“I remember Zoran Mušič, who lived in Paris for a long time and with whom I often had the opportunity to talk about the light of Gorica and its surroundings,” writes Evgen Bavčar, who lost his sight as a ten-year-old boy. “It was this light that managed to break through the darkness of the 20th century in his works, when he painted the horrors of the concentration camps, for example in the series “We are not the last”. I was very proud to have met him in Paris and to be able to tell him that I too once saw the same light, the same visual phenomena associated with the landscape, especially in Brda, in the suburbs of Gorica or on the high Karst plateau.”
Despite his blindness, Evgen Bavčar has received a doctorate in philosophy and aesthetics from the Sorbonne in Paris. He is also an honorary doctor of the University of Nova Gorica and the Mexican Institute for Critical Studies, as well as the director and founder of the Laboratory for the Invisible there. In France, he received the highest French award, the Order of the Legion of Honour, he is a recipient of the European Citizen’s Prize awarded by the European Parliament, and in Slovenia he received the Order of Merit of the Republic of Slovenia. He lives between his hometown Lokavec pri Ajdovščini and Paris.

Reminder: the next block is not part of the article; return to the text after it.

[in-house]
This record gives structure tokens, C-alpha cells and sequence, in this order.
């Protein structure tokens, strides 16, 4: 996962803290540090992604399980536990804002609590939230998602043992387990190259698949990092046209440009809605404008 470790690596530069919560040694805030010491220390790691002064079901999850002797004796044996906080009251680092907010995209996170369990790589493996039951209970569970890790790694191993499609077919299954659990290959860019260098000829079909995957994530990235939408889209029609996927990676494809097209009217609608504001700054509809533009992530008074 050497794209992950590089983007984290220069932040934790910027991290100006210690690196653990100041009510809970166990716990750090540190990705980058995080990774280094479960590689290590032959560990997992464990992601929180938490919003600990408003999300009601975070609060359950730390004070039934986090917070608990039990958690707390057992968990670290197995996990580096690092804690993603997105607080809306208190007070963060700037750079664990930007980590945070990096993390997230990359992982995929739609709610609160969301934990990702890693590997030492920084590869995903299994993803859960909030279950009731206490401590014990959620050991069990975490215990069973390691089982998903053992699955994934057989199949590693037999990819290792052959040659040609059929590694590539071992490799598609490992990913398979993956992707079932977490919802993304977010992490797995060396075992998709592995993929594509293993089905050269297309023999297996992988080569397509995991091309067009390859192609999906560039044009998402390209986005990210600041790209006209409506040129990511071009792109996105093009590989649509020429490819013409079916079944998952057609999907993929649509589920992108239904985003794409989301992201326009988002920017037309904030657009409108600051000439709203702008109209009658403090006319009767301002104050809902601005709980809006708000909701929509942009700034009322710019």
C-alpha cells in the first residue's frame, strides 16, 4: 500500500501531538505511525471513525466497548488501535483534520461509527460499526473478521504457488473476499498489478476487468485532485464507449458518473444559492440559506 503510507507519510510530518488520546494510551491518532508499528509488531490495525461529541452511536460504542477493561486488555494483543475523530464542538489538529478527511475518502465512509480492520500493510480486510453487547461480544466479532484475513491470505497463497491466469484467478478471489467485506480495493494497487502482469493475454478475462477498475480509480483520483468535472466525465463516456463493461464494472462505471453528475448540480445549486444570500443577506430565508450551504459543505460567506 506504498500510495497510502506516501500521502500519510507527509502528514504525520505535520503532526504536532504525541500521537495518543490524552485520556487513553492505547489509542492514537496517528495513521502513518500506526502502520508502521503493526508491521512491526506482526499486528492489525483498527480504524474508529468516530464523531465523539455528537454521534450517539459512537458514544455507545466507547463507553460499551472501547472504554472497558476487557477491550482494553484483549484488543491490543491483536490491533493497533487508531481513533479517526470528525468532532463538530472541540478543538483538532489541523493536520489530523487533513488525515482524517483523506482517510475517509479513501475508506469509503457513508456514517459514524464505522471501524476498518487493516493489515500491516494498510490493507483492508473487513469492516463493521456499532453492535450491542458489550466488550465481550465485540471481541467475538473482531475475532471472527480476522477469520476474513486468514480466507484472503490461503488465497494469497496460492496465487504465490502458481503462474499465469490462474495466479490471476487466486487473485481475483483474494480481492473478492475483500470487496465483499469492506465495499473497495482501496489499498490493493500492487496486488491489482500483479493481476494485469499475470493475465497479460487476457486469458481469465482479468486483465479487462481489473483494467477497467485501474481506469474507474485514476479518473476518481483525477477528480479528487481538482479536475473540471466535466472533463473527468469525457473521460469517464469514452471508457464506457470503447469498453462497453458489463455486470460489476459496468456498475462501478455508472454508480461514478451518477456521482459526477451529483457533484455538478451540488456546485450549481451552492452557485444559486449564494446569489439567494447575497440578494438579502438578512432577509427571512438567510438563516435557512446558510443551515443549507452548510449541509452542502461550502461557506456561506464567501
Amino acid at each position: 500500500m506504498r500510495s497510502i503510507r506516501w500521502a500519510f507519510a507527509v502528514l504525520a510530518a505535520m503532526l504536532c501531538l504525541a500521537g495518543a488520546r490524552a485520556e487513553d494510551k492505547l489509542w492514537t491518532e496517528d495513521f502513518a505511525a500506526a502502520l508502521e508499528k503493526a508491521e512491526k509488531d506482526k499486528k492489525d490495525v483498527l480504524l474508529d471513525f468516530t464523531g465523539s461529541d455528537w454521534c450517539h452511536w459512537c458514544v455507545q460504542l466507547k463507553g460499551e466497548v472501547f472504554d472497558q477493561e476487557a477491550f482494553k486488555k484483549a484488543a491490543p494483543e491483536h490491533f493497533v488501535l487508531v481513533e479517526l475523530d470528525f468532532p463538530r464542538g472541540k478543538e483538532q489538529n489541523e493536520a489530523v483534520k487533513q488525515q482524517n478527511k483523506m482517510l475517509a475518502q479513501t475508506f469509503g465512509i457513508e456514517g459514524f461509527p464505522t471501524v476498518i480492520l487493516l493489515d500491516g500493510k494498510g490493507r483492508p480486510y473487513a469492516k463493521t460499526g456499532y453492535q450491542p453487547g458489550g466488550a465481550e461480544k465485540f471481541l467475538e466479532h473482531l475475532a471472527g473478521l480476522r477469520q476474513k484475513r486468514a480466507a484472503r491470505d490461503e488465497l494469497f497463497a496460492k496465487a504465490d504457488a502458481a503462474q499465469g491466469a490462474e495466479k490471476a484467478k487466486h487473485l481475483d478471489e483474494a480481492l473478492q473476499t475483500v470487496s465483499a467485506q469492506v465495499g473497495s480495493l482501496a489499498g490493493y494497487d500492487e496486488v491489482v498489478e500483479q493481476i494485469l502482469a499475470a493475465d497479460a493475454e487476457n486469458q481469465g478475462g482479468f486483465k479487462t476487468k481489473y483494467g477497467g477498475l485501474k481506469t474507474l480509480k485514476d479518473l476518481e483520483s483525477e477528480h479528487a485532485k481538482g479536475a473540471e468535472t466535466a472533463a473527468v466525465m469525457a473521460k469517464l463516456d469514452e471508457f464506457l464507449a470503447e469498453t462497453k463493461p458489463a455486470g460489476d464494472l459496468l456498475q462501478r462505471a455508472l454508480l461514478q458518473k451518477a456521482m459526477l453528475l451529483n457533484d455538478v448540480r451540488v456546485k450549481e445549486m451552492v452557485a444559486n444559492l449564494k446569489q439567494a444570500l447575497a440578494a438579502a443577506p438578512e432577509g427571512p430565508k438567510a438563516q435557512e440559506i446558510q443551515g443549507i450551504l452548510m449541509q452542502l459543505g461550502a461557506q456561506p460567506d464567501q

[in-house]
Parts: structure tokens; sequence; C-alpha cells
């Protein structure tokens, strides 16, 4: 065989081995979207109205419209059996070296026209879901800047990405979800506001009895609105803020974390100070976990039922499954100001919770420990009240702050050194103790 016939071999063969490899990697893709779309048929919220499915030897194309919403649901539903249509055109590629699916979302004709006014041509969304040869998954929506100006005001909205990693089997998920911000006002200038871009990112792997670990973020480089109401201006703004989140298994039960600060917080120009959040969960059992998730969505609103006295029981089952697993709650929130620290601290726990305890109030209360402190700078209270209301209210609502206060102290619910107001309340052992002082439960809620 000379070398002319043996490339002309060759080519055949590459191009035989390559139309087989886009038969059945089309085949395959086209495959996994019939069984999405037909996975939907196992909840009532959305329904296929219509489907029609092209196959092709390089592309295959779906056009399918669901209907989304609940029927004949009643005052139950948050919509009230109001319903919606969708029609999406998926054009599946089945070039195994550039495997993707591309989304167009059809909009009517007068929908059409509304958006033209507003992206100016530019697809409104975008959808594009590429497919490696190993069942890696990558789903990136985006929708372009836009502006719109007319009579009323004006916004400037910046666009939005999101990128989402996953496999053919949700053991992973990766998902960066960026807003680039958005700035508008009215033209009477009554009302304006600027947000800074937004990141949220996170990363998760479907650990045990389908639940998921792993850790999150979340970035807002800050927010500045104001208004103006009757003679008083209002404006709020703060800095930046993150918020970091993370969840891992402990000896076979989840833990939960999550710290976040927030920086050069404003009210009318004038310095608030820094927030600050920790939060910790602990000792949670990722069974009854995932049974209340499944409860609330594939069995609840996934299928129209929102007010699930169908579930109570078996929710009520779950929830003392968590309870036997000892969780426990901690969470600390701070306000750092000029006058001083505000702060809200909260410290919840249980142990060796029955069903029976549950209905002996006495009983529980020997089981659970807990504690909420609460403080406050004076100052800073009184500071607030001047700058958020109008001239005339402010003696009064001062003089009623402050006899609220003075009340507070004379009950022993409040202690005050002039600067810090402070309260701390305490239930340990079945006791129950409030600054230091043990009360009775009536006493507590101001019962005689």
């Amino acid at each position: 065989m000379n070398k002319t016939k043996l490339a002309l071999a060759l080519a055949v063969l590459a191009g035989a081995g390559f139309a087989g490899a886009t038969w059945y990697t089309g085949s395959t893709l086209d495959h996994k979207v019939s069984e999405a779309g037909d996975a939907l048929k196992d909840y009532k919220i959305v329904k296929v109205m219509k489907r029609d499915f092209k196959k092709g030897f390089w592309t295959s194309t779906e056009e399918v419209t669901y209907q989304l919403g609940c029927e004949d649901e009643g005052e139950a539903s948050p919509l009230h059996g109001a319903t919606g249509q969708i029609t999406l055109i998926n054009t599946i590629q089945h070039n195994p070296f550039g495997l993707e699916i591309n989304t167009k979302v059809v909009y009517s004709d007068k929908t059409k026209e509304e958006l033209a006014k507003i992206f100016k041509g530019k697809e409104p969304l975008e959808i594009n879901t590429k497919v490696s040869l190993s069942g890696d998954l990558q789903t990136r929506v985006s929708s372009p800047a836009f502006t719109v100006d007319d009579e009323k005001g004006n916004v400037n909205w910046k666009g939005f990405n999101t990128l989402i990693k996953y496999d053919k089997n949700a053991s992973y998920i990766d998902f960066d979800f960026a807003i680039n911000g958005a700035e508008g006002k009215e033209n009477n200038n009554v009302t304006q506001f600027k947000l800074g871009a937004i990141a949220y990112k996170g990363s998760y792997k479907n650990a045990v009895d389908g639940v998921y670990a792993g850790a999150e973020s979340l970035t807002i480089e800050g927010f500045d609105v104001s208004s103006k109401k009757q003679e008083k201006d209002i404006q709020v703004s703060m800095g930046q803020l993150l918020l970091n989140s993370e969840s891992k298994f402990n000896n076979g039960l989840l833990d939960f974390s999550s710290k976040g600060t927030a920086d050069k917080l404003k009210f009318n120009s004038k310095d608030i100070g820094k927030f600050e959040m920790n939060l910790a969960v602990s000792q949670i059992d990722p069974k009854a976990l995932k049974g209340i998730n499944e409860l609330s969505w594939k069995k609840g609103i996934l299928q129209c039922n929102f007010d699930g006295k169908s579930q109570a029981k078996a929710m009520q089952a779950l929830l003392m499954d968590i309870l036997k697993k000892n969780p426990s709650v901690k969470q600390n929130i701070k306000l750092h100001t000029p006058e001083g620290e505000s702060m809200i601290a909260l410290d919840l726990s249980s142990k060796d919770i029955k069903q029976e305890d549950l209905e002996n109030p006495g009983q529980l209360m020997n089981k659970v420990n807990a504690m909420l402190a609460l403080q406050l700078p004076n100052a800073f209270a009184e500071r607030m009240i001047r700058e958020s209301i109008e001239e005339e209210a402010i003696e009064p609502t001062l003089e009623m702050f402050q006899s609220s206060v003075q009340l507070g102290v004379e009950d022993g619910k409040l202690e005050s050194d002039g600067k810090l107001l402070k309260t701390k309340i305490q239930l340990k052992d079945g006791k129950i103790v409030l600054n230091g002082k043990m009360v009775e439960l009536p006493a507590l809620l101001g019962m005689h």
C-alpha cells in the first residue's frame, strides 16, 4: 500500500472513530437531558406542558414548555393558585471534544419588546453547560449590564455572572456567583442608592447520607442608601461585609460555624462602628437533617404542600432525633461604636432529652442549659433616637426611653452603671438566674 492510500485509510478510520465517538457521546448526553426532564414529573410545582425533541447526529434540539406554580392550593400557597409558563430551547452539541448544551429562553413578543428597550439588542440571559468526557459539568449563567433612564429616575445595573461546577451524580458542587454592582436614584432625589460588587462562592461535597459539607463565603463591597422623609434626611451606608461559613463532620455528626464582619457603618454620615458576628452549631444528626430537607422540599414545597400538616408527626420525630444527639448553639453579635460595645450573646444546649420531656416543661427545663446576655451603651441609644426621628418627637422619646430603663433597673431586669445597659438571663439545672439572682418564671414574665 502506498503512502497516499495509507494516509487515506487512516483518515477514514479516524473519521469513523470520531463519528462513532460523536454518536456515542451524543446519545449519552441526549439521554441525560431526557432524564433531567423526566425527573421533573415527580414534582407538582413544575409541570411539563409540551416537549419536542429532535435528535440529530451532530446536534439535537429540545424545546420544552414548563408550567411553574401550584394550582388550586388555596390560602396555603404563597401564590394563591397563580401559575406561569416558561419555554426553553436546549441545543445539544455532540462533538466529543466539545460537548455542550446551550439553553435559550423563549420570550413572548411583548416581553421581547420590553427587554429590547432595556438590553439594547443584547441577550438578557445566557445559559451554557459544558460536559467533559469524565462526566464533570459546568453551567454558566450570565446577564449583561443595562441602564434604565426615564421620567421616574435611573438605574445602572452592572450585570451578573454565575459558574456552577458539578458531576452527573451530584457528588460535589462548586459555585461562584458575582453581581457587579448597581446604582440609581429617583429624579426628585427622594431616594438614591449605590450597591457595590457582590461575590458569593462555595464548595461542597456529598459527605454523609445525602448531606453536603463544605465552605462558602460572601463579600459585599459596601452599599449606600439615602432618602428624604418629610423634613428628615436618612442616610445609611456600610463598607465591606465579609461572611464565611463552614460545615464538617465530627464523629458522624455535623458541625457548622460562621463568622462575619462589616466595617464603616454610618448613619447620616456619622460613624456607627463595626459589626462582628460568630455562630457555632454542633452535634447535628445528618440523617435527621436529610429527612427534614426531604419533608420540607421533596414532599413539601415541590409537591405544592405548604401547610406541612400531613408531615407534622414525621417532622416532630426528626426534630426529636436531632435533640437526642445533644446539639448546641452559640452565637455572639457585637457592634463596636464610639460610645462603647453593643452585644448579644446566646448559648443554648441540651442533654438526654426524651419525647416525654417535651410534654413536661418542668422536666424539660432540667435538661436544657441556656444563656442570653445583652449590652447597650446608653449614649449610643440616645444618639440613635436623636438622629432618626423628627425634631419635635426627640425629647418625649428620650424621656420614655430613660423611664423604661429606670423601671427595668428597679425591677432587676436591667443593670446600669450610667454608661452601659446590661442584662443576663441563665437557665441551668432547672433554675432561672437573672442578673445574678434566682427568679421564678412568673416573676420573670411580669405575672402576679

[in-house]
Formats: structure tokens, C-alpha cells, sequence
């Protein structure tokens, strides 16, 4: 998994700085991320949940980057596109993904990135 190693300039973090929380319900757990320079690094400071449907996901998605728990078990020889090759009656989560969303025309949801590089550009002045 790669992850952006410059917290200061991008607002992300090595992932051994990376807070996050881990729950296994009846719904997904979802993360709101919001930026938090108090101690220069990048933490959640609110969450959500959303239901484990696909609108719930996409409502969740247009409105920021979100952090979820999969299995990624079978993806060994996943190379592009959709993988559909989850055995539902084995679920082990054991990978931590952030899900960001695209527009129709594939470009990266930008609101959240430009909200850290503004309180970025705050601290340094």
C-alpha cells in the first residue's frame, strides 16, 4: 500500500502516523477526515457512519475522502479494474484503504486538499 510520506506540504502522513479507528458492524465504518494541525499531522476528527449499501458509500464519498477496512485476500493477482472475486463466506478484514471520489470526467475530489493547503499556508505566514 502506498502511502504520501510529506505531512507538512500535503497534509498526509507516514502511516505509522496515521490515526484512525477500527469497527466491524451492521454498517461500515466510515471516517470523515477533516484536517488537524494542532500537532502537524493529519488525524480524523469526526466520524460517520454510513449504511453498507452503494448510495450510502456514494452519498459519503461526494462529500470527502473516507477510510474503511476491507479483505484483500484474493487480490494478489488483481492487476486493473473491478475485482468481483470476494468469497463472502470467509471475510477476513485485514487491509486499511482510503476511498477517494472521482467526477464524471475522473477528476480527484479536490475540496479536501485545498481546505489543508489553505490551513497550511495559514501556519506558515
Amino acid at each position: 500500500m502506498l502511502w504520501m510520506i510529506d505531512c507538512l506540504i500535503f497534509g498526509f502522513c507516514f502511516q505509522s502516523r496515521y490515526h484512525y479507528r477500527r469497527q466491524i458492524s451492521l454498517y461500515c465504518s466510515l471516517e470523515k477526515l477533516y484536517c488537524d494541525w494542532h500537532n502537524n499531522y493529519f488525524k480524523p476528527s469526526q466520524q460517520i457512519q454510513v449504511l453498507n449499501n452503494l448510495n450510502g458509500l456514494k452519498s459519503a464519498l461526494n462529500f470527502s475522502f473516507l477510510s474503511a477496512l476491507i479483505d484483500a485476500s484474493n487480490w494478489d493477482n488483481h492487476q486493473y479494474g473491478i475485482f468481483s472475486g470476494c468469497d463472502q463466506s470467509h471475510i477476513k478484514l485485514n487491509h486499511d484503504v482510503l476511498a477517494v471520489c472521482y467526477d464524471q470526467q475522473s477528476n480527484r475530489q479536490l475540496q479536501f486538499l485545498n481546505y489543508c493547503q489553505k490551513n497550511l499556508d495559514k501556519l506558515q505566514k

His photography is based on darkness, not light. He illuminates the darkness with a flashlight; until it takes on a kind of expression. As he says himself, he is a conceptual artist and not a photographer in the true sense, as he has never looked through a camera. The image must first exist in his consciousness and only then does he try to realise it. In this way, he wants to convey that even the blind have a right to see an image. Every person who thinks thinks in images, and so it is with the blind. He likes to talk about art images, he knows many of them, through descriptions. He talks about Mušič, about Pilon, Špacapan, Černigoj, artists who have given us a European dimension and whom we would like to see in the Capital of Culture. He would like to touch the hands painted by Veno Pilon. Just as he once touched Venus in the museums of Naples.